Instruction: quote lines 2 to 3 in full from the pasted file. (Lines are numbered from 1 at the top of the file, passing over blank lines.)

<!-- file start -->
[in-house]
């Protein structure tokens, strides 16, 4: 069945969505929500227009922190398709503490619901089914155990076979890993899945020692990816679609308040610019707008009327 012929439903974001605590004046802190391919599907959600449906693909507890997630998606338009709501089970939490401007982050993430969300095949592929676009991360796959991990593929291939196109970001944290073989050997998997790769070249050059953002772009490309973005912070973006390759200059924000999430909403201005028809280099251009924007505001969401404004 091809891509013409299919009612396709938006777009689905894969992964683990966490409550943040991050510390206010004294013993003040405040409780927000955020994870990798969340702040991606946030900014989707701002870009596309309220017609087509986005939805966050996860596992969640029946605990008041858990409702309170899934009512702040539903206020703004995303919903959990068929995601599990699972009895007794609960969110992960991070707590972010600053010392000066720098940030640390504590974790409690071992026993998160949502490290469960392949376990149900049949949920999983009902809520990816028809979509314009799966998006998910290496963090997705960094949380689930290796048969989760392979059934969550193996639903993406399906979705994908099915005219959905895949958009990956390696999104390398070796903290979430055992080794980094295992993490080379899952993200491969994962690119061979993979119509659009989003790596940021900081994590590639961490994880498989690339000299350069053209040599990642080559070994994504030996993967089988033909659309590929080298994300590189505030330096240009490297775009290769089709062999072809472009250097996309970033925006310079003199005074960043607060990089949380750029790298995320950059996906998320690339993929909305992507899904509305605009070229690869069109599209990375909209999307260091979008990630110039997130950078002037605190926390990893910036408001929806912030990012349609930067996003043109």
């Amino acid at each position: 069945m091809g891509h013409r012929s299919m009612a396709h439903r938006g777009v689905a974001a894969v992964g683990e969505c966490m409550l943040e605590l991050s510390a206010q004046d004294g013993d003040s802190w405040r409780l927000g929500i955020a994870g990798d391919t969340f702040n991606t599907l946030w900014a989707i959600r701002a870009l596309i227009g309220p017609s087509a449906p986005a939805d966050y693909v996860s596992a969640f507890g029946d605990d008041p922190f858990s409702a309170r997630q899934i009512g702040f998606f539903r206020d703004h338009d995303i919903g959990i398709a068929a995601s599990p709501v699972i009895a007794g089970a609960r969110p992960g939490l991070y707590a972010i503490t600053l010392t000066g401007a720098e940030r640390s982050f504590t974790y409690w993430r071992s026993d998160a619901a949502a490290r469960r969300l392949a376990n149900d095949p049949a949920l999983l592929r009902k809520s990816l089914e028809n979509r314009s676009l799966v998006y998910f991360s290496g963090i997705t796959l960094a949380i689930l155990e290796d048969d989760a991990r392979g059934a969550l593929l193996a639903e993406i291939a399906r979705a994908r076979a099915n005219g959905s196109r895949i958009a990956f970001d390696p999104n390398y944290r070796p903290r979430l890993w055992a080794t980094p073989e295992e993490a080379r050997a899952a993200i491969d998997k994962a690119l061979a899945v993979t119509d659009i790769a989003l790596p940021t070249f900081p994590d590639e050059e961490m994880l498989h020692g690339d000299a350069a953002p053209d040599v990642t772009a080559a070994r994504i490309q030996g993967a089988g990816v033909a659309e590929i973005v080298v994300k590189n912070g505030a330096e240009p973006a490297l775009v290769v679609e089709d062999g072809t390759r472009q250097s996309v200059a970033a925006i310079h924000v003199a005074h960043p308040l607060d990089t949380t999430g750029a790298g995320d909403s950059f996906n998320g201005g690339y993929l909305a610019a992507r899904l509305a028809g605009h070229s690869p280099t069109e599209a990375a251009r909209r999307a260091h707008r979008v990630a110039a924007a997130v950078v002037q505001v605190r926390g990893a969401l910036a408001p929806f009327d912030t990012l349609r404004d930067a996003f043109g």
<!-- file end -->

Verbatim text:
């Protein structure tokens, strides 16, 4: 069945969505929500227009922190398709503490619901089914155990076979890993899945020692990816679609308040610019707008009327 012929439903974001605590004046802190391919599907959600449906693909507890997630998606338009709501089970939490401007982050993430969300095949592929676009991360796959991990593929291939196109970001944290073989050997998997790769070249050059953002772009490309973005912070973006390759200059924000999430909403201005028809280099251009924007505001969401404004 091809891509013409299919009612396709938006777009689905894969992964683990966490409550943040991050510390206010004294013993003040405040409780927000955020994870990798969340702040991606946030900014989707701002870009596309309220017609087509986005939805966050996860596992969640029946605990008041858990409702309170899934009512702040539903206020703004995303919903959990068929995601599990699972009895007794609960969110992960991070707590972010600053010392000066720098940030640390504590974790409690071992026993998160949502490290469960392949376990149900049949949920999983009902809520990816028809979509314009799966998006998910290496963090997705960094949380689930290796048969989760392979059934969550193996639903993406399906979705994908099915005219959905895949958009990956390696999104390398070796903290979430055992080794980094295992993490080379899952993200491969994962690119061979993979119509659009989003790596940021900081994590590639961490994880498989690339000299350069053209040599990642080559070994994504030996993967089988033909659309590929080298994300590189505030330096240009490297775009290769089709062999072809472009250097996309970033925006310079003199005074960043607060990089949380750029790298995320950059996906998320690339993929909305992507899904509305605009070229690869069109599209990375909209999307260091979008990630110039997130950078002037605190926390990893910036408001929806912030990012349609930067996003043109």
């Amino acid at each position: 069945m091809g891509h013409r012929s299919m009612a396709h439903r938006g777009v689905a974001a894969v992964g683990e969505c966490m409550l943040e605590l991050s510390a206010q004046d004294g013993d003040s802190w405040r409780l927000g929500i955020a994870g990798d391919t969340f702040n991606t599907l946030w900014a989707i959600r701002a870009l596309i227009g309220p017609s087509a449906p986005a939805d966050y693909v996860s596992a969640f507890g029946d605990d008041p922190f858990s409702a309170r997630q899934i009512g702040f998606f539903r206020d703004h338009d995303i919903g959990i398709a068929a995601s599990p709501v699972i009895a007794g089970a609960r969110p992960g939490l991070y707590a972010i503490t600053l010392t000066g401007a720098e940030r640390s982050f504590t974790y409690w993430r071992s026993d998160a619901a949502a490290r469960r969300l392949a376990n149900d095949p049949a949920l999983l592929r009902k809520s990816l089914e028809n979509r314009s676009l799966v998006y998910f991360s290496g963090i997705t796959l960094a949380i689930l155990e290796d048969d989760a991990r392979g059934a969550l593929l193996a639903e993406i291939a399906r979705a994908r076979a099915n005219g959905s196109r895949i958009a990956f970001d390696p999104n390398y944290r070796p903290r979430l890993w055992a080794t980094p073989e295992e993490a080379r050997a899952a993200i491969d998997k994962a690119l061979a899945v993979t119509d659009i790769a989003l790596p940021t070249f900081p994590d590639e050059e961490m994880l498989h020692g690339d000299a350069a953002p053209d040599v990642t772009a080559a070994r994504i490309q030996g993967a089988g990816v033909a659309e590929i973005v080298v994300k590189n912070g505030a330096e240009p973006a490297l775009v290769v679609e089709d062999g072809t390759r472009q250097s996309v200059a970033a925006i310079h924000v003199a005074h960043p308040l607060d990089t949380t999430g750029a790298g995320d909403s950059f996906n998320g201005g690339y993929l909305a610019a992507r899904l509305a028809g605009h070229s690869p280099t069109e599209a990375a251009r909209r999307a260091h707008r979008v990630a110039a924007a997130v950078v002037q505001v605190r926390g990893a969401l910036a408001p929806f009327d912030t990012l349609r404004d930067a996003f043109g």